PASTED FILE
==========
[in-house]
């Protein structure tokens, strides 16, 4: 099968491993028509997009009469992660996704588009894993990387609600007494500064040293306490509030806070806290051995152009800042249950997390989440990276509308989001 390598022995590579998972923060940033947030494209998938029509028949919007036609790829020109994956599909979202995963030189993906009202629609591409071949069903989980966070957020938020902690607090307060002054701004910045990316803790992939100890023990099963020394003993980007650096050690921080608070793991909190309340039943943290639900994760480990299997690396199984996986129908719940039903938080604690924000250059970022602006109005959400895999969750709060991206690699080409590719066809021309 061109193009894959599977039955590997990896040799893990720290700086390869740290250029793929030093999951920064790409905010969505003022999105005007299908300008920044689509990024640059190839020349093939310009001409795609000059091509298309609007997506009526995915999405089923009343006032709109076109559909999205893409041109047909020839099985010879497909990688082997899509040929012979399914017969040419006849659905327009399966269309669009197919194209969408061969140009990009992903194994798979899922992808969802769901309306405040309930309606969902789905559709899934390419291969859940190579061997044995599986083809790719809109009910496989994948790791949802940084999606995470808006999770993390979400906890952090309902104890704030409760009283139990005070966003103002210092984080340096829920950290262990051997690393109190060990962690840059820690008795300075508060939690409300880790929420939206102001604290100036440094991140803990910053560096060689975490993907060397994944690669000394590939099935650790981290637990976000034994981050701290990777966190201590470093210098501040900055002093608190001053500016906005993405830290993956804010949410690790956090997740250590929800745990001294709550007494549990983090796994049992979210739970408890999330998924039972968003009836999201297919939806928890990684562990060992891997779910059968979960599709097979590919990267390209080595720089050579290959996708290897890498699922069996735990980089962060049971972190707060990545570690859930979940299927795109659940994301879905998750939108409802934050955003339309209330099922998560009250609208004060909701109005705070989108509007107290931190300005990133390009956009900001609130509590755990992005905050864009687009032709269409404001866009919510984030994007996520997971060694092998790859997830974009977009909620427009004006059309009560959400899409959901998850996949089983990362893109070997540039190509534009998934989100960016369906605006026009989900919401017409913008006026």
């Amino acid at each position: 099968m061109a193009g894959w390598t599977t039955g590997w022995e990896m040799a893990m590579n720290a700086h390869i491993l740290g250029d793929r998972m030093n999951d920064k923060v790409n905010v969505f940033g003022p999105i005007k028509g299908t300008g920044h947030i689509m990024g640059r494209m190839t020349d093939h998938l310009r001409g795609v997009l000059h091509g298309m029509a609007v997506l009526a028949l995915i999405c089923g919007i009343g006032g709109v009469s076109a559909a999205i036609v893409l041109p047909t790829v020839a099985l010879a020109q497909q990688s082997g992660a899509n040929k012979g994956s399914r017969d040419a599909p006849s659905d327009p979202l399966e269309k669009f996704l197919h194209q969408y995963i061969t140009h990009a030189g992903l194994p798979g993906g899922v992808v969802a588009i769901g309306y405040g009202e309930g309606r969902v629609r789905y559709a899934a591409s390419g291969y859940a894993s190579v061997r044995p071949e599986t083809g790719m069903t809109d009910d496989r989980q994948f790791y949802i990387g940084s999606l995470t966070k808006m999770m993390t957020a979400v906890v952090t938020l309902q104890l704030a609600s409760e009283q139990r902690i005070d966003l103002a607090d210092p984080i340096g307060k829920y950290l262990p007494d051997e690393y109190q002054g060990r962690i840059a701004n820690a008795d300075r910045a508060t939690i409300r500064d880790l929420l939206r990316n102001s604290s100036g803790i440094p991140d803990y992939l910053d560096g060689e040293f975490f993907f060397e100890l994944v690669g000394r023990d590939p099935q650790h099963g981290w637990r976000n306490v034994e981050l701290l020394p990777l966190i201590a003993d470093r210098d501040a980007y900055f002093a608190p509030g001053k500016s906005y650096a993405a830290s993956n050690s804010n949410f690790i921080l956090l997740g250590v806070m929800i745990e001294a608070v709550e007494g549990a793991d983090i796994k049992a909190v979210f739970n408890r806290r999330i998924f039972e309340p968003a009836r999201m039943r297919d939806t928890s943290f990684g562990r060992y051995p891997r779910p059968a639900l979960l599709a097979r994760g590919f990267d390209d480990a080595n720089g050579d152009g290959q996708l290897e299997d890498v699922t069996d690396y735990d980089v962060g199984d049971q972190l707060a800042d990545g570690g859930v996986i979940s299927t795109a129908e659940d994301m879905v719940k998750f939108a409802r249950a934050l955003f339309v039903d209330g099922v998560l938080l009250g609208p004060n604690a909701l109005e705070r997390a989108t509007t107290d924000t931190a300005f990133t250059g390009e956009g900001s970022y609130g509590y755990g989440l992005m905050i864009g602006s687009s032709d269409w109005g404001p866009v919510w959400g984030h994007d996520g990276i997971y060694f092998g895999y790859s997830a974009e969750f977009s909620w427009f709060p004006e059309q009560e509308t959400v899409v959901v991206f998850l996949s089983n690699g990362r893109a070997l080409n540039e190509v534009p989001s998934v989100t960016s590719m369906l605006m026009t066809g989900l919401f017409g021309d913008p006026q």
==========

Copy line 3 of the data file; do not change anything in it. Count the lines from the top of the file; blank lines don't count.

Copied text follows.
């Amino acid at each position: 099968m061109a193009g894959w390598t599977t039955g590997w022995e990896m040799a893990m590579n720290a700086h390869i491993l740290g250029d793929r998972m030093n999951d920064k923060v790409n905010v969505f940033g003022p999105i005007k028509g299908t300008g920044h947030i689509m990024g640059r494209m190839t020349d093939h998938l310009r001409g795609v997009l000059h091509g298309m029509a609007v997506l009526a028949l995915i999405c089923g919007i009343g006032g709109v009469s076109a559909a999205i036609v893409l041109p047909t790829v020839a099985l010879a020109q497909q990688s082997g992660a899509n040929k012979g994956s399914r017969d040419a599909p006849s659905d327009p979202l399966e269309k669009f996704l197919h194209q969408y995963i061969t140009h990009a030189g992903l194994p798979g993906g899922v992808v969802a588009i769901g309306y405040g009202e309930g309606r969902v629609r789905y559709a899934a591409s390419g291969y859940a894993s190579v061997r044995p071949e599986t083809g790719m069903t809109d009910d496989r989980q994948f790791y949802i990387g940084s999606l995470t966070k808006m999770m993390t957020a979400v906890v952090t938020l309902q104890l704030a609600s409760e009283q139990r902690i005070d966003l103002a607090d210092p984080i340096g307060k829920y950290l262990p007494d051997e690393y109190q002054g060990r962690i840059a701004n820690a008795d300075r910045a508060t939690i409300r500064d880790l929420l939206r990316n102001s604290s100036g803790i440094p991140d803990y992939l910053d560096g060689e040293f975490f993907f060397e100890l994944v690669g000394r023990d590939p099935q650790h099963g981290w637990r976000n306490v034994e981050l701290l020394p990777l966190i201590a003993d470093r210098d501040a980007y900055f002093a608190p509030g001053k500016s906005y650096a993405a830290s993956n050690s804010n949410f690790i921080l956090l997740g250590v806070m929800i745990e001294a608070v709550e007494g549990a793991d983090i796994k049992a909190v979210f739970n408890r806290r999330i998924f039972e309340p968003a009836r999201m039943r297919d939806t928890s943290f990684g562990r060992y051995p891997r779910p059968a639900l979960l599709a097979r994760g590919f990267d390209d480990a080595n720089g050579d152009g290959q996708l290897e299997d890498v699922t069996d690396y735990d980089v962060g199984d049971q972190l707060a800042d990545g570690g859930v996986i979940s299927t795109a129908e659940d994301m879905v719940k998750f939108a409802r249950a934050l955003f339309v039903d209330g099922v998560l938080l009250g609208p004060n604690a909701l109005e705070r997390a989108t509007t107290d924000t931190a300005f990133t250059g390009e956009g900001s970022y609130g509590y755990g989440l992005m905050i864009g602006s687009s032709d269409w109005g404001p866009v919510w959400g984030h994007d996520g990276i997971y060694f092998g895999y790859s997830a974009e969750f977009s909620w427009f709060p004006e059309q009560e509308t959400v899409v959901v991206f998850l996949s089983n690699g990362r893109a070997l080409n540039e190509v534009p989001s998934v989100t960016s590719m369906l605006m026009t066809g989900l919401f017409g021309d913008p006026q």